iPhone SE

I have come to the realization that it really does not matter which operating system you prefer or use. Whether you use some flavor of Linux, Mac OS, Chrome OS or Windows, or whether you prefer Android or iOS (or even the now defunct Windows Phone), most modern operating systems offer similar features and are essentially just the vessels upon which you access online applications and services. What really matters is that you use what works best for you.

With that said, for a number of reasons, the main one being coverage related, my wife and I recently made the decision to switch from T-Mobile to Verizon. Unfortunately, as a result of this decision, I found myself in need of a new phone, because my Nextbit Robin was unable to support the necessary frequencies to be able to be used with Verizon. I carefully weighed the pros and cons of a few different handsets that Verizon offered, but ultimately, I made the decision to get the iPhone SE. So far I am happy with my decision. Here’s why I feel that the iPhone SE is right for me.

Getting back to a more compact form factor...

Truth be told, large screen phones are not all they are cracked up to be. I wanted a phone with a smaller overall footprint — something that was easy to hold and operate with one hand and something that was more pocketable. I wanted something that was more phone than tiny tablet. The ability to reach the top left corner of the screen with my right thumb without feeling like I was going to drop the phone was something that I longed for. The iPhone SE fits the bill perfectly, as it is based on the classic all-aluminum form factor of the iPhone 5 and 5s.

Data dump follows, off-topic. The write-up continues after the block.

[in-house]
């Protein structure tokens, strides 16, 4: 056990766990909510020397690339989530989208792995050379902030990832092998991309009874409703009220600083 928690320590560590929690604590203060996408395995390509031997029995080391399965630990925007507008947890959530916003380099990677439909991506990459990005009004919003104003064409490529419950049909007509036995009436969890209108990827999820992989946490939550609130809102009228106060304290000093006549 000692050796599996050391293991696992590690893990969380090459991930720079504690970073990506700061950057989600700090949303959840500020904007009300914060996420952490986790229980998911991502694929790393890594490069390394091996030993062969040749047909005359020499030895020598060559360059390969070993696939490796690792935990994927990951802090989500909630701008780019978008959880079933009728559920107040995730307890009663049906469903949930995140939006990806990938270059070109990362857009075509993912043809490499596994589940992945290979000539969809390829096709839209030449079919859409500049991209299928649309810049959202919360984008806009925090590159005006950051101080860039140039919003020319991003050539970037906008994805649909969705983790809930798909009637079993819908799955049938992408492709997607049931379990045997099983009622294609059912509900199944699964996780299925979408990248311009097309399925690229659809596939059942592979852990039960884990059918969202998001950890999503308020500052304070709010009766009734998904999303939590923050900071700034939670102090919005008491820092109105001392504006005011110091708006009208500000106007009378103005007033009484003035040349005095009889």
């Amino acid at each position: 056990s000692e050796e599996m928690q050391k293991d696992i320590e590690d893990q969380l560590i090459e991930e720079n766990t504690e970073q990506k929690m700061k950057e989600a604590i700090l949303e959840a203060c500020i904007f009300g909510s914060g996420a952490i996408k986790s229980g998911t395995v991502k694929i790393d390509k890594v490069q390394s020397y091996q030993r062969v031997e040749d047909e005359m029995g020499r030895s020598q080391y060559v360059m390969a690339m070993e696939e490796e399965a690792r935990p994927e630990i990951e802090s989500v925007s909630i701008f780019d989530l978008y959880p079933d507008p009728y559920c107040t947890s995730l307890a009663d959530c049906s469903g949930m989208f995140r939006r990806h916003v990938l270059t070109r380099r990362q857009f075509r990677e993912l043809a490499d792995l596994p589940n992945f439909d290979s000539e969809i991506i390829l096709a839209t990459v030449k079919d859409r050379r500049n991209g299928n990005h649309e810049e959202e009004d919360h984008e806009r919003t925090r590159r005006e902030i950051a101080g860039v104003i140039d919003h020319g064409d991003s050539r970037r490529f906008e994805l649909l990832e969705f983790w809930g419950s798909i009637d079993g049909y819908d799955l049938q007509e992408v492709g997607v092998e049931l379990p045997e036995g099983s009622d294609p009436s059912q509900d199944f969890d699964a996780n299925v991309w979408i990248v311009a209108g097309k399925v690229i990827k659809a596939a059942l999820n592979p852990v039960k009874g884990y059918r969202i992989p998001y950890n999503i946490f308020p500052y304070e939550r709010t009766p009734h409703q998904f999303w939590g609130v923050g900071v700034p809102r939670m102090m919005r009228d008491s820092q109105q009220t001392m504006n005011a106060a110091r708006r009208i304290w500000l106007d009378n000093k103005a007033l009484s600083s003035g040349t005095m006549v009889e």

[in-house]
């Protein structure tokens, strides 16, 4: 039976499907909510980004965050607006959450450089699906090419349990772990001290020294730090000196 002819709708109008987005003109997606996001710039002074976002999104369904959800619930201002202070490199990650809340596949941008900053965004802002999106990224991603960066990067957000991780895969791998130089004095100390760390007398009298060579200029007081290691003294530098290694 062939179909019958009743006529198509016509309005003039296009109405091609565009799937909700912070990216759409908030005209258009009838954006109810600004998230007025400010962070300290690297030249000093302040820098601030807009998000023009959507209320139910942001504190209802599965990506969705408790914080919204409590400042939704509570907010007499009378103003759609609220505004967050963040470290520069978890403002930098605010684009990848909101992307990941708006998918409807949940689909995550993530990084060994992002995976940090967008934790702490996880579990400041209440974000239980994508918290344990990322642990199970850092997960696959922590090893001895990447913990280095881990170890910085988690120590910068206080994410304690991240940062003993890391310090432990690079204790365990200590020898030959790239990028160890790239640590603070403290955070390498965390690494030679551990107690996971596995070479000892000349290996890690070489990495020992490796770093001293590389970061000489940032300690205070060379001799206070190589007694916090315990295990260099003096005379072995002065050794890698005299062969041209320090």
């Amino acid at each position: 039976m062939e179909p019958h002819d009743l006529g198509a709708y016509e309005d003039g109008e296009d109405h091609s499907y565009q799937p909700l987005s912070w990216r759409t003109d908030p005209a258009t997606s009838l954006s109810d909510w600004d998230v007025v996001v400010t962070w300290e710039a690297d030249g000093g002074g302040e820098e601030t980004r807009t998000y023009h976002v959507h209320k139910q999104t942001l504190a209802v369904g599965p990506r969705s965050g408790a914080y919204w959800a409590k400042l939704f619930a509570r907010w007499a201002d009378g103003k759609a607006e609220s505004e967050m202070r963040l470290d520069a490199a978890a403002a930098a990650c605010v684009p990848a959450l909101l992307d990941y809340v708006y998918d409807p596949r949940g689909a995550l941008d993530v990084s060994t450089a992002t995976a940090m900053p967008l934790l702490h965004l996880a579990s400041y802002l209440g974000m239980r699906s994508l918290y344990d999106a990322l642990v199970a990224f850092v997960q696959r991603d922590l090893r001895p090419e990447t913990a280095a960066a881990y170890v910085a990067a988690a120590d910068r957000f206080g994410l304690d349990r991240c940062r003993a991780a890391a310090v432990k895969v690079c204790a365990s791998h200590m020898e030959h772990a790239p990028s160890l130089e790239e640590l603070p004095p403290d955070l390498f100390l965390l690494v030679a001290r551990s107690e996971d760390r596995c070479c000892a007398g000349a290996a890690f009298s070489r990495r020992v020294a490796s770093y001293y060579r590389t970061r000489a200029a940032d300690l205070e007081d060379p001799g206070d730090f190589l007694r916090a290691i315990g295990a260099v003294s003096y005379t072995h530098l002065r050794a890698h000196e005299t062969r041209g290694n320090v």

Speaking of that classic form factor, the build quality of the iPhone SE is second to none. With its all-alluminum frame, the iPhone SE provides the perfect balance of solid construction and light weight. The buttons have a solid click, as opposed to other devices at that price point whose buttons feel plasticky and cheap. I chose the “space gray” finish. I thought briefly about getting the silver finish, but the “space gray” model is the only one with an all black front.

Just because it's small doesn’t mean it should compromise on performance.

Even though the iPhone SE may be small in stature, unlike most smaller form factor phones from other manufacturers, Apple did not skimp out on the internal specs. The iPhone SE's internals are a Frankenstein of system components from the iPhone 6s and 6s Plus, which were Apple’s flagship models when the iPhone SE was released back in March 2016. All three devices sport the same 12MP camera and can record 4K video. They all sport Touch ID for Apple Pay, a 64-bit A9 chip, 2GB RAM, and 32GB of base storage. Even through the SE has a 4-inch screen, as compared to the 4.7-inch, 326 pixels-per-inch displays of the iPhone 6s, 7 and 8, the display of the SE maintains that same 326 pixels-per-inch, rendering text on the screen of the SE just a bit sharper. The SE does lack “3D Touch”, but that is okay with me. Coming from Android (and Windows before), the long press, which is essentially what 3D Touch is, is not a feature that I particularly miss. The 6s Plus does have a better camera than that of the SE, as the 6s Plus adds optical image stabilization. While the iPhone 7 and iPhone 8 do bump the specs up in other areas somewhat, those phones don’t offer the smaller form factor that I desired, and the slight bump in specs certainly doesn’t justify the price difference.